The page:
By Stephanie Hiller
Here in Sonoma County, many people have embraced localization to lighten our carbon footprint while becoming less dependent on Wall Street and giant corporations; permaculture, no-till farming, soil restoration and other organic gardening methods; local banking; slow money and slow food. But in our town, interest in these alternatives seems to be slight. Just what is the problem?
When Philip Beard, a retired German professor from Sonoma State with close ties to PraxisPeace, began looking for the roots of global violence, and he found them in the money system.
His investigation led to the creation of the GoLocal Network of retailers and services in Sonoma County in 2008 and then to the GoLocal Buck, a unique approach to the creation of local currency. Beard had taken his lessons about money from a Swiss economist, Margrit Kennedy, author of Occupy Money, who showed that it was compound interest that created scarcity in the economy. (If you recall, Jesus said the same thing.)
Naomi Klein and others have suggested that capitalism, with its reliance on expansion and growth, is the key obstacle in arresting climate change. But Beard says the problem goes deeper than that. “There’s something wrong with the monetary system,” he says.
“Money is created by banks from debt. When you pay it back, you have to pay interest on it. Where do you get the money to pay the interest?”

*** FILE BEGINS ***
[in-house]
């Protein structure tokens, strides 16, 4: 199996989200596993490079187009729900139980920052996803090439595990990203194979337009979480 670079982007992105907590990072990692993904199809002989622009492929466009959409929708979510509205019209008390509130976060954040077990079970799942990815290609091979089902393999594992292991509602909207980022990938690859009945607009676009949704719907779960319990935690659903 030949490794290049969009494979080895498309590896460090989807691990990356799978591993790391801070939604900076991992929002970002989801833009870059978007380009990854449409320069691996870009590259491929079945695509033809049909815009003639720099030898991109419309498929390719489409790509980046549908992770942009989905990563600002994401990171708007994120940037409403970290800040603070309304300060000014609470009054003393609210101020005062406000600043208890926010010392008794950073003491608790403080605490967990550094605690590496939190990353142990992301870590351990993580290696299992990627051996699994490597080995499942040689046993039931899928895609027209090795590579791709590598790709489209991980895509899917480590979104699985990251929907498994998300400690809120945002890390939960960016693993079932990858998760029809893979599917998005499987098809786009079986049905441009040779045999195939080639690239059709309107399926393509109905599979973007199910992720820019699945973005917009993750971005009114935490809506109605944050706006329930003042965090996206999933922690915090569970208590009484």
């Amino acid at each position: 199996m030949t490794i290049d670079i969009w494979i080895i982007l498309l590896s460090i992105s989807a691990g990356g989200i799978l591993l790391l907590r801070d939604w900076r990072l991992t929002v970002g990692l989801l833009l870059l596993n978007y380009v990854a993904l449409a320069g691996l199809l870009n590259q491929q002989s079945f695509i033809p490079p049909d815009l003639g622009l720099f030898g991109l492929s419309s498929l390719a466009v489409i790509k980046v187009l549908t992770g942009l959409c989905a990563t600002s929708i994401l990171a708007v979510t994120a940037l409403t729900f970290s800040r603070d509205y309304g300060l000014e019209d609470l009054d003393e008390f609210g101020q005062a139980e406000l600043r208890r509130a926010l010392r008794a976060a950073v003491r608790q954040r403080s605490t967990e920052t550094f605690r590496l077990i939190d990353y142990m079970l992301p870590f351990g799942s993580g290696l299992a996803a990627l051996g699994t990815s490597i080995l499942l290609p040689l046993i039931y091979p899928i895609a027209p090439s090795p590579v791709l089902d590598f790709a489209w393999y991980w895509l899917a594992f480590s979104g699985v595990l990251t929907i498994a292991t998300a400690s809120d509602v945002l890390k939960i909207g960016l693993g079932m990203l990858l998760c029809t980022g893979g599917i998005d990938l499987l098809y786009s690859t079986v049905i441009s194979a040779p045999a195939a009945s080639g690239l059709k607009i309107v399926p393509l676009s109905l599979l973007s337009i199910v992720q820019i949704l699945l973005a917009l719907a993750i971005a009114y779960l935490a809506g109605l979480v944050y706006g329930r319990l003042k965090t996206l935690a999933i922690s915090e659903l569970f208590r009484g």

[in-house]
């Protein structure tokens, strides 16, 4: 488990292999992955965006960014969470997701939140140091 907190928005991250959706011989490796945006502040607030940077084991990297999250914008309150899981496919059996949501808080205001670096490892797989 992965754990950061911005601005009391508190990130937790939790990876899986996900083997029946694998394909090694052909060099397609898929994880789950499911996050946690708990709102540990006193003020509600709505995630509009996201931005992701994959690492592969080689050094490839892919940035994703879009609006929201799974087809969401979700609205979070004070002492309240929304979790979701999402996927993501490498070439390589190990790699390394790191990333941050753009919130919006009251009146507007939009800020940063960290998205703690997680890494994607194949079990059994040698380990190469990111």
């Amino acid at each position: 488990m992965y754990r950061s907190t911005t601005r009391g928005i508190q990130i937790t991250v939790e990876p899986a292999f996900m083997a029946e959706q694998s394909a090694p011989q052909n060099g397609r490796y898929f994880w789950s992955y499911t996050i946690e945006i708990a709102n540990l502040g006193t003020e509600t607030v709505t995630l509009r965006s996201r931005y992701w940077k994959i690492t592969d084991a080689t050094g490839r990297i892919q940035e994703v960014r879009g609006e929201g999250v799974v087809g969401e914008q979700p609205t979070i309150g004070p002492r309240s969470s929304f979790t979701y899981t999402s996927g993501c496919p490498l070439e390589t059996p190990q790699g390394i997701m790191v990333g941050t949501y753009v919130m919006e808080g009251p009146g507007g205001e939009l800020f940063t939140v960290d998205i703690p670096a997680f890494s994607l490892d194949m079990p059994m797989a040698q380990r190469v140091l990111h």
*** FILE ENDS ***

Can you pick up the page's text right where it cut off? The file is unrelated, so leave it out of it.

“It’s a scarcity-based monetary system,” he explained, and that’s intentional. The Federal Reserve Bank has staated, ‘There’s nothing that’s valuable that’s not scarce.’ But what about sunlight, asks Beard. “Its value is not defined in terms of its scarcity. It’s defined in terms of its function. How about language? Love?”
“What they’re talking about is price, commodities that are bought and sold,” Beard says. “This conflation of value with price is perverse, and it keeps our money scarce.” The resulting competition and stress drives the kind of corporate behavior that contributes to climate change. “You’re going to take advantage of every resource you have, the cheapest possible labor, the cheapest possible materials, to try to pay the interest on the debt.”
Beard’s response has been the creation of the GoLocal Buck, which gives customers a credit every time they shop at participating retailers. In Sonoma we have 11 participating retailers, but 15,000 members are scattered throughout the county. In Santa Rosa, let us say you spend $30 at Community Market which gives back a three percent credit on all purchases. You now have 90 cents credited to your account. When you visit another participating store, you can spend that 90 cents and also pick up new credit for your current purchase — which you can then spend at Community Market.
It’s a circle: “The credit comes back to the business, which spends it any way it likes. Eventually, you’ll be able to pay your taxes with Go Local Bucks, if the County opts in,” Beard says. This type of system is called “mutual credit” or “cooperative money;” it literally circulates in the community, tightening the web of connections, and passing around a little of the profit, “just for fun”.
It may sound like a small game, but it’s growing. In 2014, $5.6 million was purchased with the card. About 50 member businesses participated in the GoLocal Bucks program; $144,000 GoLocal credits were issued, and $134,000 were redeemed. By September of this year, sales had already reached $5.6 million.
Since banks actually create money in the form of loans, banks have powerful control over the economy. A credit union is a bank that is nonprofit and local, where account holders are members who receive a share in the form of dividends. Instead of sending profits to Wall Street, it keeps money in the community.